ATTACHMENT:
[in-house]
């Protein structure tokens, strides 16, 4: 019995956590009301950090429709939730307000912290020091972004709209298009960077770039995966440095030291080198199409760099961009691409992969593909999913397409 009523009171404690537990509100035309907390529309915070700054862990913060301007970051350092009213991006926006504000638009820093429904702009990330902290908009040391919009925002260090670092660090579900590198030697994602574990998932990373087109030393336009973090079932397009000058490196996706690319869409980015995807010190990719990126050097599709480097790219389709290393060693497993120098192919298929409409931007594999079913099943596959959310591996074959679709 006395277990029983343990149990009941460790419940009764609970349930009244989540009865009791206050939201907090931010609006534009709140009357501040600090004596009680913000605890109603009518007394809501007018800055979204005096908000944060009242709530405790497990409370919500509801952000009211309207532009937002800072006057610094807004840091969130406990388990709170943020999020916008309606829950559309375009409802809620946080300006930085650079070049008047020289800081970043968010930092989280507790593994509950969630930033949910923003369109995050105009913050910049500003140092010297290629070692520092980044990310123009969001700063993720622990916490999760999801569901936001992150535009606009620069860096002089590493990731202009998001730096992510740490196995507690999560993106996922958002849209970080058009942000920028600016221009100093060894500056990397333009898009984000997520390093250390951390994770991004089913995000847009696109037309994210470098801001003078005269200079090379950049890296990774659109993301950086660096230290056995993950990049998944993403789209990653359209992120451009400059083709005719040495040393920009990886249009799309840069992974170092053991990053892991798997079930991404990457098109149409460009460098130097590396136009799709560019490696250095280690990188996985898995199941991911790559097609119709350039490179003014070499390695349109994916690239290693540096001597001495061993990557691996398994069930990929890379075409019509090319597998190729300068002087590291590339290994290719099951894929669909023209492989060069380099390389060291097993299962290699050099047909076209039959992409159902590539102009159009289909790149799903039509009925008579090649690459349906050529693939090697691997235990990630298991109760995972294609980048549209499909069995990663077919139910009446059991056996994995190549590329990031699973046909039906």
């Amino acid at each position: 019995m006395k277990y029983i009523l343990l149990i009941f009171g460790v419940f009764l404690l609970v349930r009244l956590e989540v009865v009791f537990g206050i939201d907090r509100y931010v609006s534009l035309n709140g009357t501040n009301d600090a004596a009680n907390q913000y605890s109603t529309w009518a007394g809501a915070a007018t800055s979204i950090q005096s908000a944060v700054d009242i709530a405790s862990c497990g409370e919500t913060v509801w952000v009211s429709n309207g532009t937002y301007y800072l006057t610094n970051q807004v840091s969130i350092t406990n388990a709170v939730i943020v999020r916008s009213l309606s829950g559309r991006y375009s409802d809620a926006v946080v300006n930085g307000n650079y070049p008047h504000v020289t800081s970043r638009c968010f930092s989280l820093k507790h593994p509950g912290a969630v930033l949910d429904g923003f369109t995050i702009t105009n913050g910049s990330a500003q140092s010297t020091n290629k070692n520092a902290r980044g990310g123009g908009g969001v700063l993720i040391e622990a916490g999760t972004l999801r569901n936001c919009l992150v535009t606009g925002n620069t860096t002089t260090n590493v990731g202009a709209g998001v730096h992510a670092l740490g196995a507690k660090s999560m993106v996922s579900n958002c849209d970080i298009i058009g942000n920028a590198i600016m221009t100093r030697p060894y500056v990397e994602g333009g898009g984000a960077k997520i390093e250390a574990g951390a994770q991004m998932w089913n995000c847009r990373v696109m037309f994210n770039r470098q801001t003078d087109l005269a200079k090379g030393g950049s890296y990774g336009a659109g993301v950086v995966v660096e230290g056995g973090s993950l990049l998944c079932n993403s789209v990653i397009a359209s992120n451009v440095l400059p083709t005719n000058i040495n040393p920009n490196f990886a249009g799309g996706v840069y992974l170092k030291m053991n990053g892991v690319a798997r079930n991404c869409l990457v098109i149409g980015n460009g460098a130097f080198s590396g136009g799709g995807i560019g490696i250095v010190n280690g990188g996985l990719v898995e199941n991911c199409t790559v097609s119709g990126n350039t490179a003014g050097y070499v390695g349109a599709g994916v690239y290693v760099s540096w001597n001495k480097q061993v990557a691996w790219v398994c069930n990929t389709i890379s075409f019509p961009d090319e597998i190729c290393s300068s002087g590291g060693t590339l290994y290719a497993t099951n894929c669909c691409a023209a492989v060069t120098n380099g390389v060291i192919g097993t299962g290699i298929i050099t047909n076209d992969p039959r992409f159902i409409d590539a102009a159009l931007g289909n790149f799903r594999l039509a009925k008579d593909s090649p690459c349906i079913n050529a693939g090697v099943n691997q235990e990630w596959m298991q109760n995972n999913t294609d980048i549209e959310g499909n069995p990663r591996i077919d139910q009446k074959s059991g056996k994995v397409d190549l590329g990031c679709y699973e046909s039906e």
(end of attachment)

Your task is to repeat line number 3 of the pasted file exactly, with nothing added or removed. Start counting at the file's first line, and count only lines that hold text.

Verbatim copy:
């Amino acid at each position: 019995m006395k277990y029983i009523l343990l149990i009941f009171g460790v419940f009764l404690l609970v349930r009244l956590e989540v009865v009791f537990g206050i939201d907090r509100y931010v609006s534009l035309n709140g009357t501040n009301d600090a004596a009680n907390q913000y605890s109603t529309w009518a007394g809501a915070a007018t800055s979204i950090q005096s908000a944060v700054d009242i709530a405790s862990c497990g409370e919500t913060v509801w952000v009211s429709n309207g532009t937002y301007y800072l006057t610094n970051q807004v840091s969130i350092t406990n388990a709170v939730i943020v999020r916008s009213l309606s829950g559309r991006y375009s409802d809620a926006v946080v300006n930085g307000n650079y070049p008047h504000v020289t800081s970043r638009c968010f930092s989280l820093k507790h593994p509950g912290a969630v930033l949910d429904g923003f369109t995050i702009t105009n913050g910049s990330a500003q140092s010297t020091n290629k070692n520092a902290r980044g990310g123009g908009g969001v700063l993720i040391e622990a916490g999760t972004l999801r569901n936001c919009l992150v535009t606009g925002n620069t860096t002089t260090n590493v990731g202009a709209g998001v730096h992510a670092l740490g196995a507690k660090s999560m993106v996922s579900n958002c849209d970080i298009i058009g942000n920028a590198i600016m221009t100093r030697p060894y500056v990397e994602g333009g898009g984000a960077k997520i390093e250390a574990g951390a994770q991004m998932w089913n995000c847009r990373v696109m037309f994210n770039r470098q801001t003078d087109l005269a200079k090379g030393g950049s890296y990774g336009a659109g993301v950086v995966v660096e230290g056995g973090s993950l990049l998944c079932n993403s789209v990653i397009a359209s992120n451009v440095l400059p083709t005719n000058i040495n040393p920009n490196f990886a249009g799309g996706v840069y992974l170092k030291m053991n990053g892991v690319a798997r079930n991404c869409l990457v098109i149409g980015n460009g460098a130097f080198s590396g136009g799709g995807i560019g490696i250095v010190n280690g990188g996985l990719v898995e199941n991911c199409t790559v097609s119709g990126n350039t490179a003014g050097y070499v390695g349109a599709g994916v690239y290693v760099s540096w001597n001495k480097q061993v990557a691996w790219v398994c069930n990929t389709i890379s075409f019509p961009d090319e597998i190729c290393s300068s002087g590291g060693t590339l290994y290719a497993t099951n894929c669909c691409a023209a492989v060069t120098n380099g390389v060291i192919g097993t299962g290699i298929i050099t047909n076209d992969p039959r992409f159902i409409d590539a102009a159009l931007g289909n790149f799903r594999l039509a009925k008579d593909s090649p690459c349906i079913n050529a693939g090697v099943n691997q235990e990630w596959m298991q109760n995972n999913t294609d980048i549209e959310g499909n069995p990663r591996i077919d139910q009446k074959s059991g056996k994995v397409d190549l590329g990031c679709y699973e046909s039906e």